Shah thinks we are witnessing the birth of data analytic services that will piggyback on eBay much the way Bloomberg News and other data providers piggybacked on the New York Stock Exchange. But we're just starting to set the kind of standards needed to allow smart retail data analysis, Shah said.

"It's still like the New York Stock Exchange was back in 1910 or even earlier," he said. "Imagine a stock market with none of the tools we use today to trade -- no tracking tools, no P/E ratios, not even stock symbols. Both from a buyer and a seller standpoint, today we are all trading blind."


Umair points out the issues with using eBay auction prices (correcting for winner's curse, etc.) - assuming for a moment that such effects can be corrected for or somehow normalized for, there is potentially a tremendous amount of value that can be unlocked through exposing eBay's transaction data (ideally through open web services APIs made available to developers at no/low cost as Amazon and Google are doing). This would open up opportunities for data analytics software companies that could mine this information. The eBay transaction data would be valuable not just to buyers and sellers on eBay but, independently, to marketing departments in a range of industries (in terms of pricing, demand forecasting, trend forecasting, etc. etc.). Fertile territory.

Posted by Narasimha Chari at 10:16 PM in innovation, marketing, technology, ventures, Web/Tech | Permalink | Comments (79) | TrackBack

October 27, 2003

Camera phones as bar-code scanners

Sean Neville writes about an interesting camera phone application - the idea is to take a snapshot of the barcode, perform OCR on the image to extract the UPC, do a query on Amazon/Froogle and return product info and pricing.

In the category of interesting possibilities that open up at the intersection of technology trends/developments: in this case (1) ubiquitous wireless data access, (2) networked cameras, (3) OCR, (4) Amazon web services. As Neville eloquently puts it, this is about using a camera phone as a bar code scanner "to transform all physical goods into mere floor demos." Also file this under the category of innovative instances of technology reuse.

Elsewhere there was an interesting discussion a while back re: "the digital camera as a data-gathering device":

Because digital photography is so damn convenient, image capture becomes convenient for a variety [of] recording activities that hitherto were simply too clumsy to do with [a] film-based camera.

Update (11/6):

According to their press release, NeoMedia have combined one winning technology: Amazon's Associate program (which lets business access the Amazon catalog database), and one failed technology: the CueCat (where bar codes in advertisements would lead people to websites) into one interesting m-commerce application.

The shopper works by using your cameraphone to take a picture of a book's ISBN number (by using the bar code). Then using a proprietary application, the picture is sent to NeoMedia, who will use the bar code to determine the ISBN number and send you Amazon's price for that book. No mention is made of whether you will be able to purchase the book from your handset.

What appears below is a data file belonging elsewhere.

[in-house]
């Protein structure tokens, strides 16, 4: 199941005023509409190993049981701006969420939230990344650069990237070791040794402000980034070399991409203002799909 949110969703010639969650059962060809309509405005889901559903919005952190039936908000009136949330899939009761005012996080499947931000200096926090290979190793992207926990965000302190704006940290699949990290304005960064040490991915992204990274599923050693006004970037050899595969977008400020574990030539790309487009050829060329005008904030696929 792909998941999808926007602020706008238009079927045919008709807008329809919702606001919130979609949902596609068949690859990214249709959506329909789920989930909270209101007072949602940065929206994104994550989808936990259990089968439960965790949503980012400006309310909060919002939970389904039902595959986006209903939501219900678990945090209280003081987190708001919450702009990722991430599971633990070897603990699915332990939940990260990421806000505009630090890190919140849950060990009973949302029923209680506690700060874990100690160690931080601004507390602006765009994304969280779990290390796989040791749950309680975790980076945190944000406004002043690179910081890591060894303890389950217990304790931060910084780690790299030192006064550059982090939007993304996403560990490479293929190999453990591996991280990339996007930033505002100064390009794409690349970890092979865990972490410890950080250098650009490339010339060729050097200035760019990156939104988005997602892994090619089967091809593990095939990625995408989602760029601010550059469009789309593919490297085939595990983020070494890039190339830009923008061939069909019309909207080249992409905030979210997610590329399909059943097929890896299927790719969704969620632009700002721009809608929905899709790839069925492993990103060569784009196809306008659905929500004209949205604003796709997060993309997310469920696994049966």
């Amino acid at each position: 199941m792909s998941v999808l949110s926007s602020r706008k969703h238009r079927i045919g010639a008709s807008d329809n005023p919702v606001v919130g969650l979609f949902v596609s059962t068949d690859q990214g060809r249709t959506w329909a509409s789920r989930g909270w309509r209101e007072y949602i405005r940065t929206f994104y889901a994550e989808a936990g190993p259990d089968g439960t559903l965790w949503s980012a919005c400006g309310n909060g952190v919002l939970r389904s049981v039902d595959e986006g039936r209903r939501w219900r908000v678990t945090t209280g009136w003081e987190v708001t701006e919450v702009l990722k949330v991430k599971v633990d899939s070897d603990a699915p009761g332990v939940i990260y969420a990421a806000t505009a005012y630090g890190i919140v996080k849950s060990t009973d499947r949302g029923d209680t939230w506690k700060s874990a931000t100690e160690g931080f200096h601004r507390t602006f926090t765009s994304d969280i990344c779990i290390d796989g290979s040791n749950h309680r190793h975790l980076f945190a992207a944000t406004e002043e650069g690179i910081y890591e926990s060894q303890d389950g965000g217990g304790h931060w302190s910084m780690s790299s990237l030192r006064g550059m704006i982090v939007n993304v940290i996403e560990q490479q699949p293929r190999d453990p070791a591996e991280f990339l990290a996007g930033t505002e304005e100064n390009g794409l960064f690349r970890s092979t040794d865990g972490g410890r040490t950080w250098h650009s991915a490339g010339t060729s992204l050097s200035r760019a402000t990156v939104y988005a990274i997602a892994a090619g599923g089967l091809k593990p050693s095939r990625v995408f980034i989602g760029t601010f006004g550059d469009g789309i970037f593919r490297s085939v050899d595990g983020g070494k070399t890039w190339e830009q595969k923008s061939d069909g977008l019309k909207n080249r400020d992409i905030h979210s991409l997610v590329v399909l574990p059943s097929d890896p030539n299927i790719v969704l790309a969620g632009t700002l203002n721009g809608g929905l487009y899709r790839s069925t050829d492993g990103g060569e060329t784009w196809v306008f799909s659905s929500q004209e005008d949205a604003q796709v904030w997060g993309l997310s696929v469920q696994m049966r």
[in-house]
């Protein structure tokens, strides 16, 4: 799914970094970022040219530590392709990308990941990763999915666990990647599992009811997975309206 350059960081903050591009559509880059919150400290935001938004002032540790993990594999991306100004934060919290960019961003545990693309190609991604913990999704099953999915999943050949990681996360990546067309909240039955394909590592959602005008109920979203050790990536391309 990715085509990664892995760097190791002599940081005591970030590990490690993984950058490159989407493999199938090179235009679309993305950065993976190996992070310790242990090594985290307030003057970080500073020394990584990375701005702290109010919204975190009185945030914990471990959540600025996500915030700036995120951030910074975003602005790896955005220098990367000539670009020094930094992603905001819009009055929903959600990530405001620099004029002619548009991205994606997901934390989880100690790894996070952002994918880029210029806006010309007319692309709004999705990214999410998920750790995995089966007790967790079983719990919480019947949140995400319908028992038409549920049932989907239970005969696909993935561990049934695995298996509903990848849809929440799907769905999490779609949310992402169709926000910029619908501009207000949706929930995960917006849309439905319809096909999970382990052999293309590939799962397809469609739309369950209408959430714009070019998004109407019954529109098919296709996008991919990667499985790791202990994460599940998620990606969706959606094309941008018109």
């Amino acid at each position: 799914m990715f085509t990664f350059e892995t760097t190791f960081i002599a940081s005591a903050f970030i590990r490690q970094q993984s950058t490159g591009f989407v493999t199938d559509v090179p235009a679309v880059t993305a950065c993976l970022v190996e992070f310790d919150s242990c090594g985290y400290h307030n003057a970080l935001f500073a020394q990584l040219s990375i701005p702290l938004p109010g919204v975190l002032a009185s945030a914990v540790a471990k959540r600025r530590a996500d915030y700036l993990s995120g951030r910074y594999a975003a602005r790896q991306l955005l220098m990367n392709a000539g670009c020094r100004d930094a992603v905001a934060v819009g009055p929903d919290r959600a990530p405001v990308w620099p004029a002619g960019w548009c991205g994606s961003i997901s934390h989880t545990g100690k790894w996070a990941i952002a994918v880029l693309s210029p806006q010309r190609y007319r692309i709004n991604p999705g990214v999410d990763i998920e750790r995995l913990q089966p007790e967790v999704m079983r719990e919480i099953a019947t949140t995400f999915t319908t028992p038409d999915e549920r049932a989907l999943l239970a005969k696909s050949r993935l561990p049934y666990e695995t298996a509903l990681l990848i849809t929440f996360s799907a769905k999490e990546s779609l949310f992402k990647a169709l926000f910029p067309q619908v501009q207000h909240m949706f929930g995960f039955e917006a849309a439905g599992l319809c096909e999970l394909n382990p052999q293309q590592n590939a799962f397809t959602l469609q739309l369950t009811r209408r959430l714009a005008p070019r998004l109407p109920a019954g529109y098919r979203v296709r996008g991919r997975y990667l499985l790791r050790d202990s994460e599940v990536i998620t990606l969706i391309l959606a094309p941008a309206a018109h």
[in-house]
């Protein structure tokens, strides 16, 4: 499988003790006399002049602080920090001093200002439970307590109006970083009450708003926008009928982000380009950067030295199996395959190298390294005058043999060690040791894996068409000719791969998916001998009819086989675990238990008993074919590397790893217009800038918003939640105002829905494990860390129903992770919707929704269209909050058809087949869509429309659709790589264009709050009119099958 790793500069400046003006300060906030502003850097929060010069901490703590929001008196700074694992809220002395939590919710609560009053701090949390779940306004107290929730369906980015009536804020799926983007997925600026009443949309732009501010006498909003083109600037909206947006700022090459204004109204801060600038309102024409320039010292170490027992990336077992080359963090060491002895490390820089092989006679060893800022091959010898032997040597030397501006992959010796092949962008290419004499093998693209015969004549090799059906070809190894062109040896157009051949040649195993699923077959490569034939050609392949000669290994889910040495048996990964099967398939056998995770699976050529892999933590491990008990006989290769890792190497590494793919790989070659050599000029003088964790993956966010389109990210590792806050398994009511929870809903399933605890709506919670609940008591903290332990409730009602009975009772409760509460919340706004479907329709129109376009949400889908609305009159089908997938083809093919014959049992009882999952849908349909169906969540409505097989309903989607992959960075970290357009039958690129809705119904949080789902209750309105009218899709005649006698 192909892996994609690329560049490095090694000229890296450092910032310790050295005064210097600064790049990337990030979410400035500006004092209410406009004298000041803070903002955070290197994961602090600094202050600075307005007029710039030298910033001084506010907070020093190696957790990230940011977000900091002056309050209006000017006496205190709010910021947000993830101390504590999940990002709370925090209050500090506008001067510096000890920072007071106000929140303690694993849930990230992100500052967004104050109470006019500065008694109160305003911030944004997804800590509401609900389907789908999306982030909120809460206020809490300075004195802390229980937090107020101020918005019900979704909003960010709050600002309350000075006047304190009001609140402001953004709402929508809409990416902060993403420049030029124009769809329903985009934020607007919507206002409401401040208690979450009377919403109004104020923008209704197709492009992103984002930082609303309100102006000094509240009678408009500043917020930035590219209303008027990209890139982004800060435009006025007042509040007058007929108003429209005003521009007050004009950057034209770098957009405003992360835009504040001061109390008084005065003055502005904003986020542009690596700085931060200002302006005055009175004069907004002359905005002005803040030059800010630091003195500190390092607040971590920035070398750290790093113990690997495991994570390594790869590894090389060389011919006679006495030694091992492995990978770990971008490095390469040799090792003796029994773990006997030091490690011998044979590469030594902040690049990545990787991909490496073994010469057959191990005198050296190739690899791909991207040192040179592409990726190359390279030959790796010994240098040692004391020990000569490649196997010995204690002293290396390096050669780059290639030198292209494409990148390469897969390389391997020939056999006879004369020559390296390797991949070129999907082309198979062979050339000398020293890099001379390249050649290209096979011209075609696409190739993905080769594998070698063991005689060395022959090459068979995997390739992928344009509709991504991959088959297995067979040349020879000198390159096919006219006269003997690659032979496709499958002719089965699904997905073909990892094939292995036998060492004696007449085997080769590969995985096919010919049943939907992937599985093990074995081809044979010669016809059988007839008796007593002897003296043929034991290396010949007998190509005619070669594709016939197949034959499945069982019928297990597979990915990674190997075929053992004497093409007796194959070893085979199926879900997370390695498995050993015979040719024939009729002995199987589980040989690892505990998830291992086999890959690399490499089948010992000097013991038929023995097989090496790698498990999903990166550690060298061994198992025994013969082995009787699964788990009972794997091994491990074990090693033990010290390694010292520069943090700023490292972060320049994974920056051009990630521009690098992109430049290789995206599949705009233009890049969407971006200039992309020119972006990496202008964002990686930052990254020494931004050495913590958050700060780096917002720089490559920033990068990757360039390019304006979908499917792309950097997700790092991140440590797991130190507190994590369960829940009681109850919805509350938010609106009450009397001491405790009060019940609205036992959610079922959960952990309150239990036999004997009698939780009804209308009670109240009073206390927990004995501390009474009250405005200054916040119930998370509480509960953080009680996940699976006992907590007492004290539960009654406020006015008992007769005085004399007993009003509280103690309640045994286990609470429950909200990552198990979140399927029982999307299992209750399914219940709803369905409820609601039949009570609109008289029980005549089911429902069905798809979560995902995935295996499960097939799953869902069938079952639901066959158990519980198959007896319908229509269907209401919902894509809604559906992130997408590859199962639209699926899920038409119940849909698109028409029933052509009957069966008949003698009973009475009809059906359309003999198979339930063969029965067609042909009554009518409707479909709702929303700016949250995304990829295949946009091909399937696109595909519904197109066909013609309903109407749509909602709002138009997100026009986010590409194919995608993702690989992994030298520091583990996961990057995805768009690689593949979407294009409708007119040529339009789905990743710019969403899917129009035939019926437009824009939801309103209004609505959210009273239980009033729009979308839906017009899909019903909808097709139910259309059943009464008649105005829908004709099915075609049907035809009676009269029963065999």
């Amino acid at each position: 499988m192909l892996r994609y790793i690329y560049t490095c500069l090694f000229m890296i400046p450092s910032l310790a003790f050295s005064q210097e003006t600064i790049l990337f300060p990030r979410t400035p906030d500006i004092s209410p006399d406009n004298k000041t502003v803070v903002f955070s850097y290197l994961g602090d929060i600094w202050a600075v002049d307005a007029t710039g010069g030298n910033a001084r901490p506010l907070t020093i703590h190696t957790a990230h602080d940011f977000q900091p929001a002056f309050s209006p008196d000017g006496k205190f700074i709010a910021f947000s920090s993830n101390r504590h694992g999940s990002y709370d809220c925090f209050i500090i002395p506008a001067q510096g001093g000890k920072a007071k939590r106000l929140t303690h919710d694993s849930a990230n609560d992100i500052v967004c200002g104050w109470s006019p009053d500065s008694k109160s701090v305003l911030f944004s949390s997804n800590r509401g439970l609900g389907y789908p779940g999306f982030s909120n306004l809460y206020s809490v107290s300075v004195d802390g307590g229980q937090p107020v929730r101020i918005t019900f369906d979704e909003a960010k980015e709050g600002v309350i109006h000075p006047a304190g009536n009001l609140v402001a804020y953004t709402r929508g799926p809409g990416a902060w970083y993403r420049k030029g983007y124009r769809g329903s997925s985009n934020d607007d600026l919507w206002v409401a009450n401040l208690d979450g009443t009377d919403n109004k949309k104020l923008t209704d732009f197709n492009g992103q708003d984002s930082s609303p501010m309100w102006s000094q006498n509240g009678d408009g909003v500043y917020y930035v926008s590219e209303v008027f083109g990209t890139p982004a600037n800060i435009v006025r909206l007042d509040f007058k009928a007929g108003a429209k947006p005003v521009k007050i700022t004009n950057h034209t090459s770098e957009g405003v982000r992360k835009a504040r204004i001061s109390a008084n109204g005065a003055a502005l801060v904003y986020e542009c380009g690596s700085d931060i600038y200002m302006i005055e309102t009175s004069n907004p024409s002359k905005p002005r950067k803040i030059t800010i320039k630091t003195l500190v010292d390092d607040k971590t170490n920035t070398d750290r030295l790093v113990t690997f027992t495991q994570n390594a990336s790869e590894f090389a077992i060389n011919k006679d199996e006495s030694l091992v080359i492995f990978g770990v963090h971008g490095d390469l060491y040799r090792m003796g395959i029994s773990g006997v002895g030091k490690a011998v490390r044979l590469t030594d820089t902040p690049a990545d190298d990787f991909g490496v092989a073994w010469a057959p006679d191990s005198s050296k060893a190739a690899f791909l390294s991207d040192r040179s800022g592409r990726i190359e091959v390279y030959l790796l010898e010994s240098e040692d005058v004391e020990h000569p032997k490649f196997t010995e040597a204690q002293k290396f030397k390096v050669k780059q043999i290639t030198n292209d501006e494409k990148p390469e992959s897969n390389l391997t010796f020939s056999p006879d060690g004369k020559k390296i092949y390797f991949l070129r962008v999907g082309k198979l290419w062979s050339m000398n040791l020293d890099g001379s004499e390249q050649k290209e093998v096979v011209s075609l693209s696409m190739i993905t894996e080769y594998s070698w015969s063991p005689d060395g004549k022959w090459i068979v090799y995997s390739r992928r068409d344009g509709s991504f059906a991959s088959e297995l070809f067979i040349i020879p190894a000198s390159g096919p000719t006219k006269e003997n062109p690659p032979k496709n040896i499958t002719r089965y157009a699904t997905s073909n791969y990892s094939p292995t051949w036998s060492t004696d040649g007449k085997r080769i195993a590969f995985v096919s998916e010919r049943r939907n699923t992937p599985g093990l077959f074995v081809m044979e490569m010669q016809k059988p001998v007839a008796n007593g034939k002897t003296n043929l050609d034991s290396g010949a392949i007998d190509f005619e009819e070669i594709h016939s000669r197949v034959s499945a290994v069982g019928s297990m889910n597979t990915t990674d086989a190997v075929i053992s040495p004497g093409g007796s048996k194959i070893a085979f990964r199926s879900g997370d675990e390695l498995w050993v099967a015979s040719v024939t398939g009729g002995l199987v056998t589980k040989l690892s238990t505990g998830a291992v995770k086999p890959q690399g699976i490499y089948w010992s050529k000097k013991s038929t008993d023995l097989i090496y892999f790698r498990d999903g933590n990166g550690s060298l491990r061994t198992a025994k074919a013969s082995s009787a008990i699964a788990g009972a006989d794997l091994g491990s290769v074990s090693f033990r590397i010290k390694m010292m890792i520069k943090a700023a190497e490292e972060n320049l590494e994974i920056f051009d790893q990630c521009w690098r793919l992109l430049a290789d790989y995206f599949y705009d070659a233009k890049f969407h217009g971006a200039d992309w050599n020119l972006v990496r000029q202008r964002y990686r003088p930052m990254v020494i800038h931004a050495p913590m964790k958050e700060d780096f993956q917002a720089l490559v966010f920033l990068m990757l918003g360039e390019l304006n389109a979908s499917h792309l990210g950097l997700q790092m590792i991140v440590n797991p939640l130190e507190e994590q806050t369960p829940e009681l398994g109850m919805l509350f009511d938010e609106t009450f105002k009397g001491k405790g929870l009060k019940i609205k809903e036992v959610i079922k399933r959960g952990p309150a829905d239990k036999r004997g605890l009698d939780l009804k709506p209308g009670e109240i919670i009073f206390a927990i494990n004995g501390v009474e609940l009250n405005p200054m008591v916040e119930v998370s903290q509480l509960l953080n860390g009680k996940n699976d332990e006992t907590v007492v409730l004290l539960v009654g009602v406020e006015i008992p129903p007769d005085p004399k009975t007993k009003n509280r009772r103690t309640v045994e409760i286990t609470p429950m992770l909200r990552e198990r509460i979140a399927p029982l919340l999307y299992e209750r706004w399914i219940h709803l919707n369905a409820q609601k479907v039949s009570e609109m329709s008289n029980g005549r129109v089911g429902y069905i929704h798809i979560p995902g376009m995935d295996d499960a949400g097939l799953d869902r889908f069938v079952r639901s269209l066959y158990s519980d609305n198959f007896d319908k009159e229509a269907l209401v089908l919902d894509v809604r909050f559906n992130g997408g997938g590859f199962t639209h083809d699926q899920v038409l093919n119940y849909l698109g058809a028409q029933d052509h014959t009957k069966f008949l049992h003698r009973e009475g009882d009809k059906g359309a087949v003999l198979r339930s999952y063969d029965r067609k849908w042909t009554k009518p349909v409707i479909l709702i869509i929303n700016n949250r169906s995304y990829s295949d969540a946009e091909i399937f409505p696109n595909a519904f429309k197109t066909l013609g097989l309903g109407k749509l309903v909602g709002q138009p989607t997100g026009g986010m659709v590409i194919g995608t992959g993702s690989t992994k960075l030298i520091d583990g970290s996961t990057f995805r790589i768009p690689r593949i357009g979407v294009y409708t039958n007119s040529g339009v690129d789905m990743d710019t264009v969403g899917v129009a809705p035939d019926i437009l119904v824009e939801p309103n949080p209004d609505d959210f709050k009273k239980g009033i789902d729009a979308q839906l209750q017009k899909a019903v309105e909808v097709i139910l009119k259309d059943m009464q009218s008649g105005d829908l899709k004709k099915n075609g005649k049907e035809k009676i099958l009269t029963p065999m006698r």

Via TheFeature.com and Smart Mobs.

Posted by Narasimha Chari at 01:24 PM in communications, innovation, ventures, Web/Tech | Permalink | Comments (1) | TrackBack

October 25, 2003

Amazon's Search Inside The Book

I've been waiting for this for a while. Amazon announced today that you can now do full text searches of nearly 120,000 books in the Amazon catalog.

Starting today, you can find books at Amazon.com based on every word inside them, not just on matches to author or title keywords. Search Inside the Book -- the name of this feature -- searches the complete inside text of more than 120,000 books -- all 33 million pages of them.

Wired has an article on this announcement that touches on a couple of the implications of this move from Amazon. It also ranges wider - drawing connections to ambitious attempts like Brewster Kahle's Internet Archive and the Gutenberg Project and commenting on why this move is strategic for Amazon:

This shifts power away from the people who own finite sets of copyrighted material and toward the people who offer access to information about where this material can be found. Information about books, not ownership of copyrights, becomes a new center of power...Amazon's Search Inside the Book is not an ebook project. It is merely a catalog. But a decade of Internet history proves that the catalog is exactly what you want to own.

The contents of books may be the only publicly accessible data set with the potential to match Google's Web index both for size and utility. Search Inside the Book makes Amazon the sole guide to tens and ultimately hundreds of millions of pages of information. And while Google's business is vulnerable to any competitor that builds a better search engine, Amazon's book archive is the product of negotiated contracts with hundreds of publishers. Amazon has cornered the market on information that was once hidden away in books. The burden of the physical – the fact that the database Amazon uses is linked into a complex system involving real things – gives it a stunning, if perhaps temporary, advantage.

Elsewhere, Jon Udell notes that this search feature actually increases the value of the physical books that he owns, by making them searchable. Via Techdirt.

Posted by Narasimha Chari at 06:10 PM in Books, innovation, Web/Tech | Permalink | Comments (19) | TrackBack

October 18, 2003

JungleScan

Just found out about this cool new service via WIFLblog.

JungleScan.com is a free service that
- Scans products on Amazon.com to record their sales ranking over time
- Allows you to start or participate in discussions about any website or Amazon.com item

Kevin Kelly:

Authors and journalists take note. Here is a way to track the Amazon sales ranking of a book or product over time. One can follow the ranking of your own novel, or CD, or you can collectively track the rise and fall of an idea, or group of items. I still haven't figured out why Amazon itself does not offer this service since they could do it so much better (all that data, and world-class skill in interface design), but in the alternative this cool free website does a good job.

For instance, to see how Clayton Christensen's new book (which I just ordered) is doing, see here.

Posted by Narasimha Chari at 03:17 PM in innovation, Web/Tech | Permalink | Comments (3) | TrackBack

October 14, 2003

Passive radar